What You Need to Know
- The bill changes the nonrefundable saver's credit into a refundable retirement plan contribution.
- The credit would also be available for contributions made to ABLE Accounts.
- The bill also extends the full 50% credit rate to individuals earning up to $32,500, up from $19,750 currently.
Senate Finance Committee Chairman Ron Wyden, D-Ore., and six Democratic colleagues introduced Thursday the Encouraging Americans to Save Act, legislation to help working and middle-class families save for retirement, including a 50% government match on contributions of up to $2,000 per year made to 401(k)-type plans and IRAs.
The Encouraging Americans to Save Act restructures the existing, nonrefundable saver’s credit into a refundable, government matching contribution of up to $1,000 a year for middle- and moderate-income workers who save through 401(k)-type plans or IRAs. Structuring the payment as a matching contribution will make it available to more Americans, Wyden says.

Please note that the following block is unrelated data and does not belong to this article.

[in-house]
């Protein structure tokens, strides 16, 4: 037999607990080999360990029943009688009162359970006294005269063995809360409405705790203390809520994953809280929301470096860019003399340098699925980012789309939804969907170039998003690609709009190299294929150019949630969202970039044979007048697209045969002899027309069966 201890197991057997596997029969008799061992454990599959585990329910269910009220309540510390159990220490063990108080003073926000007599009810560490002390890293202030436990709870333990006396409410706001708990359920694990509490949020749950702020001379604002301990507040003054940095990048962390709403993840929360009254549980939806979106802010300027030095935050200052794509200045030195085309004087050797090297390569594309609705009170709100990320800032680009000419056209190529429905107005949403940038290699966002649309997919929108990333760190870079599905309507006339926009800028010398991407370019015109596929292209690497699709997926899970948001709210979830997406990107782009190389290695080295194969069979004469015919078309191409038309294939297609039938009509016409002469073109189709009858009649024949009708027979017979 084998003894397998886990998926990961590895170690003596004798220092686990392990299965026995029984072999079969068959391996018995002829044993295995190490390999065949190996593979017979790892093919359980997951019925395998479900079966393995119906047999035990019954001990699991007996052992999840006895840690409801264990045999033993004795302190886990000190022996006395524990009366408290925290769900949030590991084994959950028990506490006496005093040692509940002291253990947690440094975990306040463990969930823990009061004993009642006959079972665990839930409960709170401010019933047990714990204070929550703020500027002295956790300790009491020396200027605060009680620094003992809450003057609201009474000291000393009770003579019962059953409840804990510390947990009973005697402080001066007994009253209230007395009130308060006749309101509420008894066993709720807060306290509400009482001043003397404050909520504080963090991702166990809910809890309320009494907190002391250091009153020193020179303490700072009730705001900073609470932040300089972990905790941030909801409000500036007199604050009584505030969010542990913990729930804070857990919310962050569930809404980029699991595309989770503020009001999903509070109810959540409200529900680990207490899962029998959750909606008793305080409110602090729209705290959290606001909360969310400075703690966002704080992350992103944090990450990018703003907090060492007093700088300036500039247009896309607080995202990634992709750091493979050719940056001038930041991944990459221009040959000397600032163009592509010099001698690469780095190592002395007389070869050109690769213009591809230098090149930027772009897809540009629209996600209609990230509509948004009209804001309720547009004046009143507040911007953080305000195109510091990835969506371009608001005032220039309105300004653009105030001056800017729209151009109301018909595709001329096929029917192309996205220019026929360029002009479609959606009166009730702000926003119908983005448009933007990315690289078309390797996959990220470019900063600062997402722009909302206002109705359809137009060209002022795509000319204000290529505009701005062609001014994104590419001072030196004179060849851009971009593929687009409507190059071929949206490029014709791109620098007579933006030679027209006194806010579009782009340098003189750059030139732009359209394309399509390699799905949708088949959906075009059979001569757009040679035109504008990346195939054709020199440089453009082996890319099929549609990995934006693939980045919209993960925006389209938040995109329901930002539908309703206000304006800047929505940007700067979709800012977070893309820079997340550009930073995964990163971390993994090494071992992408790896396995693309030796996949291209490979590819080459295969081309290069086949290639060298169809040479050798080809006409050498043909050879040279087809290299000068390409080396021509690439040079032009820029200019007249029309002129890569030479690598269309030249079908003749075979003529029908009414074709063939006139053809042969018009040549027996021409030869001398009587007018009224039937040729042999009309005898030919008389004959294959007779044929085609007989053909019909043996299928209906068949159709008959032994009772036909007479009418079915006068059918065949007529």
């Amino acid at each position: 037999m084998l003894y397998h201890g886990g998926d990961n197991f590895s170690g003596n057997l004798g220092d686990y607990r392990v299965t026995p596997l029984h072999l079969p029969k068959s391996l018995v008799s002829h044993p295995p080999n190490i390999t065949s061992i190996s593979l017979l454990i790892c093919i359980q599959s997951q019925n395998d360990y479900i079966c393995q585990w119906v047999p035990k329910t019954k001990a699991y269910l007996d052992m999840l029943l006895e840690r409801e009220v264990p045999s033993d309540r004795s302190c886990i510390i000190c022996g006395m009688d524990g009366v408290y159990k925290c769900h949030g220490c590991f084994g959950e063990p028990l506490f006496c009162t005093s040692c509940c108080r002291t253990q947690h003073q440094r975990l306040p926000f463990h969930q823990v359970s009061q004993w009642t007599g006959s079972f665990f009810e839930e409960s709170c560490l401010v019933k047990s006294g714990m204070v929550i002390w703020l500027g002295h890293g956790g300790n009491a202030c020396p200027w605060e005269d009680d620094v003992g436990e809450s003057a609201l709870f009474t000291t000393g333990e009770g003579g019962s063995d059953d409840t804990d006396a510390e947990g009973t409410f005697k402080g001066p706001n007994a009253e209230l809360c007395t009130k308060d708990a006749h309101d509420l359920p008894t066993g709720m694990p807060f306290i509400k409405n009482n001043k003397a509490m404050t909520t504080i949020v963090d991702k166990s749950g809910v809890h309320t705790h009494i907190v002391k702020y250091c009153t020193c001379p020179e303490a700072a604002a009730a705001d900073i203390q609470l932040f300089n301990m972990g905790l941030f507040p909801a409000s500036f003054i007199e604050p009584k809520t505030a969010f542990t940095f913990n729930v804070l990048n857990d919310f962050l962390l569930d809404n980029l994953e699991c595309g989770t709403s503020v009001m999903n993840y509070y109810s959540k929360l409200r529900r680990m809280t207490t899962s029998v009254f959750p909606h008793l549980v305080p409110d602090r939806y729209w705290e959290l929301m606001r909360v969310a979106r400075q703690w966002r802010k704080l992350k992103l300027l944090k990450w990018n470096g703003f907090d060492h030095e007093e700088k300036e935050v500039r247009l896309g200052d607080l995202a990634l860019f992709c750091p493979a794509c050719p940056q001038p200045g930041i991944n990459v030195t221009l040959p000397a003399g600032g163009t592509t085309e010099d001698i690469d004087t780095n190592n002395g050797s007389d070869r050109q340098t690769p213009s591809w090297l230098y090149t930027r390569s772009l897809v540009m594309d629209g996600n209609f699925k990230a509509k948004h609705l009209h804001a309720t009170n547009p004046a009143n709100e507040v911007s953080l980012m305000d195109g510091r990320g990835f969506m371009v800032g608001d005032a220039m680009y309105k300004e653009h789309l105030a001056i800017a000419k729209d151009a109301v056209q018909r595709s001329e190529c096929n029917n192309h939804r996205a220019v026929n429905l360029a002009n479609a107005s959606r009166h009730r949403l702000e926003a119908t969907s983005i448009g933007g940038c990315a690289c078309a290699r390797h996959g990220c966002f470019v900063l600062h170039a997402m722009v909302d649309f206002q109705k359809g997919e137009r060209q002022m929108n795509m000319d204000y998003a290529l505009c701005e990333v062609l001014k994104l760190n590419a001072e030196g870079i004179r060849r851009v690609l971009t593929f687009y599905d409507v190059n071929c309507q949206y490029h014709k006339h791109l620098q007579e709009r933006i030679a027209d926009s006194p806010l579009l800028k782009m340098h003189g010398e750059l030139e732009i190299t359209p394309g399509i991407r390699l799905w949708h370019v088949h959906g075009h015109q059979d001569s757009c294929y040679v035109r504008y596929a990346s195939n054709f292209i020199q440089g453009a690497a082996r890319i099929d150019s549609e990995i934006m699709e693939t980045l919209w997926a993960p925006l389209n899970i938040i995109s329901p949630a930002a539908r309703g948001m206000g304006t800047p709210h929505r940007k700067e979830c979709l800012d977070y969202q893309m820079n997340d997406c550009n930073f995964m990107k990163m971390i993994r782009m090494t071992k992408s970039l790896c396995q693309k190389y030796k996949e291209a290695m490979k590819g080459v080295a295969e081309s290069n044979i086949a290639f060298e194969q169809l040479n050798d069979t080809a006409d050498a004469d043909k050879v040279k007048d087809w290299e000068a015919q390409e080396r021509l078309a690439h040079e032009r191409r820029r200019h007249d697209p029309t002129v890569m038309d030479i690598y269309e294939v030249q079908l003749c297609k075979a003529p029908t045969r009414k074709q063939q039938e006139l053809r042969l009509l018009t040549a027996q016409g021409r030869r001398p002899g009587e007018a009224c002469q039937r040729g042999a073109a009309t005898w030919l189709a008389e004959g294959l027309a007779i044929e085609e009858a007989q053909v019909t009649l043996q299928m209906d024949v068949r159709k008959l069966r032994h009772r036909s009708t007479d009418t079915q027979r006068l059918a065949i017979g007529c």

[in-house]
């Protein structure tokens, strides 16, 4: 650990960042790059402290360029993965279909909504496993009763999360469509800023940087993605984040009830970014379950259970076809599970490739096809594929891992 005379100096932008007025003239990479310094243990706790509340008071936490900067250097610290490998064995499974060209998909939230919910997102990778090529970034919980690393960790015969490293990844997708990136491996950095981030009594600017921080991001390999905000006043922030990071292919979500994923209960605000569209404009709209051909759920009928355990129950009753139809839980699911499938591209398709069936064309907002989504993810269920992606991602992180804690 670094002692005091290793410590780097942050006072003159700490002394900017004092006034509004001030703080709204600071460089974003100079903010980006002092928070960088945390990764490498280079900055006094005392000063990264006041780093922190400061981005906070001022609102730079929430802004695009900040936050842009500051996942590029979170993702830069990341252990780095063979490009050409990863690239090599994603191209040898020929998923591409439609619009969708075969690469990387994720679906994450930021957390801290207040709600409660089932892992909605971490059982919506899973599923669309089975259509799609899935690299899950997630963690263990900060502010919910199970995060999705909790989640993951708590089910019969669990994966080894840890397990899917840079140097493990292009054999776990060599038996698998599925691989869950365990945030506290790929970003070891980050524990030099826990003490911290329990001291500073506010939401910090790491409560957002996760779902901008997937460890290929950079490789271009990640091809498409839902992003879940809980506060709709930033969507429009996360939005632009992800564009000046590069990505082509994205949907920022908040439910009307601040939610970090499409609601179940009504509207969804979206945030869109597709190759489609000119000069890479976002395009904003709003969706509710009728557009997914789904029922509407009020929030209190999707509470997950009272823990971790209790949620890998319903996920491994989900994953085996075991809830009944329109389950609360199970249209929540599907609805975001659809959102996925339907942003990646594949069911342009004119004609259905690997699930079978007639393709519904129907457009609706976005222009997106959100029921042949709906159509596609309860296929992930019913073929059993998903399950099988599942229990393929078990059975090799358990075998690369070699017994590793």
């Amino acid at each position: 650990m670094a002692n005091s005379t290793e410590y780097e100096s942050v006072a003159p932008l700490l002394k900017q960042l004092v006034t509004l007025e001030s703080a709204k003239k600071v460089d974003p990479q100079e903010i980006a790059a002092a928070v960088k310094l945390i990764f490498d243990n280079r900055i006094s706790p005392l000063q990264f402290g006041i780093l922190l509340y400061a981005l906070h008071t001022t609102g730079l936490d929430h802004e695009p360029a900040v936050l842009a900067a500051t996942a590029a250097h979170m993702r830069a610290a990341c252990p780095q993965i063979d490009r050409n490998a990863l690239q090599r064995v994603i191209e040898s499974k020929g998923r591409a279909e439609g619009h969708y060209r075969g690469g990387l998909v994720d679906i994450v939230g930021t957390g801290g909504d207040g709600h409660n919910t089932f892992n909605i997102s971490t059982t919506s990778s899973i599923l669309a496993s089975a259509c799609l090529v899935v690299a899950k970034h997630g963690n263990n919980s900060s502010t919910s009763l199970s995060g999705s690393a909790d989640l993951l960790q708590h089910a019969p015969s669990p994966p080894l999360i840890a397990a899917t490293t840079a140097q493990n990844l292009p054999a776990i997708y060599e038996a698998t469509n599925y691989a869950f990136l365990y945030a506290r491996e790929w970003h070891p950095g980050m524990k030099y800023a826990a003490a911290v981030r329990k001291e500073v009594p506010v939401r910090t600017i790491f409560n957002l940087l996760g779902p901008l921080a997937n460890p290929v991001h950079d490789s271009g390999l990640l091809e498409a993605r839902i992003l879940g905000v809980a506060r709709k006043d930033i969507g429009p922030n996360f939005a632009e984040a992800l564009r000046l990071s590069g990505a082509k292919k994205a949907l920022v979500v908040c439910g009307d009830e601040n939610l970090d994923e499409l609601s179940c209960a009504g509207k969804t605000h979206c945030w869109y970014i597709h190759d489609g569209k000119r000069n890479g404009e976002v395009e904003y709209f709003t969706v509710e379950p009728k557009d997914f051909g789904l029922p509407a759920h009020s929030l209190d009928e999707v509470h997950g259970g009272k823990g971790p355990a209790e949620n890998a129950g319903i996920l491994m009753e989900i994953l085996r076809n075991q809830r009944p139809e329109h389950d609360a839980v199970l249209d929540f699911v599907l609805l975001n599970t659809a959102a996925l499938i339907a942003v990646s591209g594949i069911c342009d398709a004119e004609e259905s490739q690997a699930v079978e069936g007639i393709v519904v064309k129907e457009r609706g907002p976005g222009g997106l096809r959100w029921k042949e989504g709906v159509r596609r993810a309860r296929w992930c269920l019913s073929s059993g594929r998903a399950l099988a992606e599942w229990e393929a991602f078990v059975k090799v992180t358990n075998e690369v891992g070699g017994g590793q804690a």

The legislation also includes a COVID-19 recovery bonus credit that provides up to $5,000 in additional government matching contributions for the first $10,000 saved during a five-year period beginning in 2022, Wyden explained.
Currently, a couple earning $39,500 or less can receive a tax credit of 50% of the amount, up to $2,000, saved in retirement accounts. The credit then phases out, ending completely at income of $66,000 per couple or $33,000 per individual.
Wyden’s bill would replace the current saver’s credit with a 50% government match on contributions of up to $2,000 per year made to 401(k)-type plans and IRAs by individuals with income up to $32,500 and couples with income up to $65,000.
The amount of the match would phase out over the next $10,000 of income for individuals and $20,000 for couples. A $100 minimum credit would be provided if the phase-out rules would otherwise result in a credit amount between one cent and $100. These income limits and the cap on the eligible contribution amount would be indexed.